The human body must overcome many different obstacles in order to travel in space, and this includes what amounts to rewiring the brain, according to a new study conducted by the European Space Agency (ESA) and international research team Roscosmos.
The peer-reviewed academic journal Frontiers in Neural Circuits, showed the first-ever analysis of changes in the structural connectivity of the brains of astronauts caused by long-term spaceflights.
A number of studies have pointed out the many physiological effects that can be caused by a long duration in space. According to NASA, the main stressors in space, specifically on hypothetical Mars missions, have been collectively designated under the acronym of RIDGE.
RIDGE stands for Radiation, Isolation and Confinement, Distance from Earth, Gravity fields and Hostile/Closed Environments.
These various factors impact the body in many ways. For example, due to the difference in gravity, astronauts’ weight-bearing bones lose on average 1%-1.5% of mineral density per month, and bone loss might not be able to be fully healed after they land.
Astronauts also lose muscle mass faster, and the fluids shifting to the head due to gravity can cause vision problems. The entire change messes with hand-eye and head-eye coordination and balance and is known to cause motion sickness.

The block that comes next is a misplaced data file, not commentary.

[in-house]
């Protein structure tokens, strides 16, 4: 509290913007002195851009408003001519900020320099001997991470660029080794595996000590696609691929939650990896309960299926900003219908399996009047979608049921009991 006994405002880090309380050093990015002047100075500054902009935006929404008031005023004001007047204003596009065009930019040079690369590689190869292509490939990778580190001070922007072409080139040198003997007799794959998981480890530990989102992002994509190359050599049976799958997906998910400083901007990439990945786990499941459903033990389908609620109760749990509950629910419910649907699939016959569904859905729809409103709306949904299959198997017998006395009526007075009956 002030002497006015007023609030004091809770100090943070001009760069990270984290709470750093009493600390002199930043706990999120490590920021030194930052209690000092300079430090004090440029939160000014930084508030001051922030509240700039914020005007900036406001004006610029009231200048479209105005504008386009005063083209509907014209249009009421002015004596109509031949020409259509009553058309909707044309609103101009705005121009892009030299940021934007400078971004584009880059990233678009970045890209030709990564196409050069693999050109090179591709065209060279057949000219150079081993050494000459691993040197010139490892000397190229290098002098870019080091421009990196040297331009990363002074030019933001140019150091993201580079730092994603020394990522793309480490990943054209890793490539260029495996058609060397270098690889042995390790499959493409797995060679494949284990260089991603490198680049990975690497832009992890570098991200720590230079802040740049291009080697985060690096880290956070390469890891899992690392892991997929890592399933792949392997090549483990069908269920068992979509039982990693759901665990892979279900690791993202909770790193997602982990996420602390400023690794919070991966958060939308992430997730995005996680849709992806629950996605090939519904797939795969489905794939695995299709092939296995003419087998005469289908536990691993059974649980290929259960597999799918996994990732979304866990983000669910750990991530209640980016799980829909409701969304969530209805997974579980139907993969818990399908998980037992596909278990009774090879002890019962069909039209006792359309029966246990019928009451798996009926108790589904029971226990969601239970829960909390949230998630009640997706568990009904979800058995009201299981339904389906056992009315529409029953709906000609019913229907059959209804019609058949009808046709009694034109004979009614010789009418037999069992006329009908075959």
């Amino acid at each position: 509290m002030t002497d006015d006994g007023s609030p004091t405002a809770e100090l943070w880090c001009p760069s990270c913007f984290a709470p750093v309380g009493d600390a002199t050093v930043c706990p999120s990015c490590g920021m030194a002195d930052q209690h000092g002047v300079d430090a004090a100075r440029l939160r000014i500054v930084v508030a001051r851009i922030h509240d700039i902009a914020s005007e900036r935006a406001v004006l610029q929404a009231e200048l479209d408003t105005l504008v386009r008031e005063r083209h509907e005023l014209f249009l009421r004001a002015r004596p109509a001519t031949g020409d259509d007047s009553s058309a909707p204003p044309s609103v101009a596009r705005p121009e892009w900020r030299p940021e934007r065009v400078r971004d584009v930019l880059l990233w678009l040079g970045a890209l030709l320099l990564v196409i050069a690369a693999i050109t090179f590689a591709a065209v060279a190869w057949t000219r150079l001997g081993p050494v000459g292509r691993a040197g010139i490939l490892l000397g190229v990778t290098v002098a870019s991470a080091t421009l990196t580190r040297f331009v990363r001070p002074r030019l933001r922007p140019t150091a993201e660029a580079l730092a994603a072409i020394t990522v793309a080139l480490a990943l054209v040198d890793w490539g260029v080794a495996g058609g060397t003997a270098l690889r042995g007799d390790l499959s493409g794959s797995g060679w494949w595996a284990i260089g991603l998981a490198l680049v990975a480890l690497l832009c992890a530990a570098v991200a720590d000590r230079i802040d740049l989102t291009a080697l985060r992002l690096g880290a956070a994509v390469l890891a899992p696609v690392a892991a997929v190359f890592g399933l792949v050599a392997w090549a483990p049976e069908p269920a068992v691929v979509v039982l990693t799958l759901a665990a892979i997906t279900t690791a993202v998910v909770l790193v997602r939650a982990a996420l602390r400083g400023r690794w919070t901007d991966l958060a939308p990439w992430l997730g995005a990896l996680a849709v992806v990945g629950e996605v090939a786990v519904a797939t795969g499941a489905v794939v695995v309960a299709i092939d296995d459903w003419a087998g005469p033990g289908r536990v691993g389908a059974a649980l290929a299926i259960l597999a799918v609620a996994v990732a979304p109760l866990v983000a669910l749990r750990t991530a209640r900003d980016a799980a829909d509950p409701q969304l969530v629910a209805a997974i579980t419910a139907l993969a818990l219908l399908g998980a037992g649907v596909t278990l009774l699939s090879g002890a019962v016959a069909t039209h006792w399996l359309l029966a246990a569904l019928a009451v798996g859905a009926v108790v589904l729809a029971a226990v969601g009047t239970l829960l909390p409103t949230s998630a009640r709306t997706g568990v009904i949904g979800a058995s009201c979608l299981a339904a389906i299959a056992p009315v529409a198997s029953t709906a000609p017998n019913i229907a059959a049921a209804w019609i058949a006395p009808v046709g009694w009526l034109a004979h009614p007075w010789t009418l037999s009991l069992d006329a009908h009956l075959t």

Furthermore, the effects of gravity can also cause increased calcium excretion from bones and dehydration, which in turn can lead to developing kidney stones.
But while scientists are well aware of all of this, how spaceflight impacts the brain is something less understood. They have, however, theorized some sort of effect was likely.
A few prior studies have been done, using MRI scans, and these have found some evidence of changes in the brain, but more research was still needed.
Firstly, the results supported the concept of the learned brain, which means that the brain adapts to spaceflight and the many challenges it has, such as the weightlessness of micro-gravity.
We found changes in the neural connections between several motor areas of the brain. Motor areas are brain centers where commands for movements are initiated.
In weightlessness, an astronaut needs to adapt his or her movement strategies drastically, compared to Earth. Our study shows that their brain is rewired, so to speak.
These changes weren’t exactly temporary either. When looking at the follow-up scans, these changes could still be seen.
Considering the fact that, at minimum, a flight to Mars would last nine months, it is possible that longer trips in space could have even more pronounced impacts on the human brain. Without a countermeasure in place, it could become considerably difficult.
However, it does once again reinforce the importance of finding what would be, in theory, an ideal solution, Artificial gravity.
However, as of yet, no way to actually have functional and viable artificial gravity has emerged. As such, other countermeasures will likely be needed.
Ultimately, learning more about how the brain is impacted by time in space can help us understand more about space travel and how humanity can begin spreading further into the universe around us.
Jerusalem / ABC Flash Point News 2022.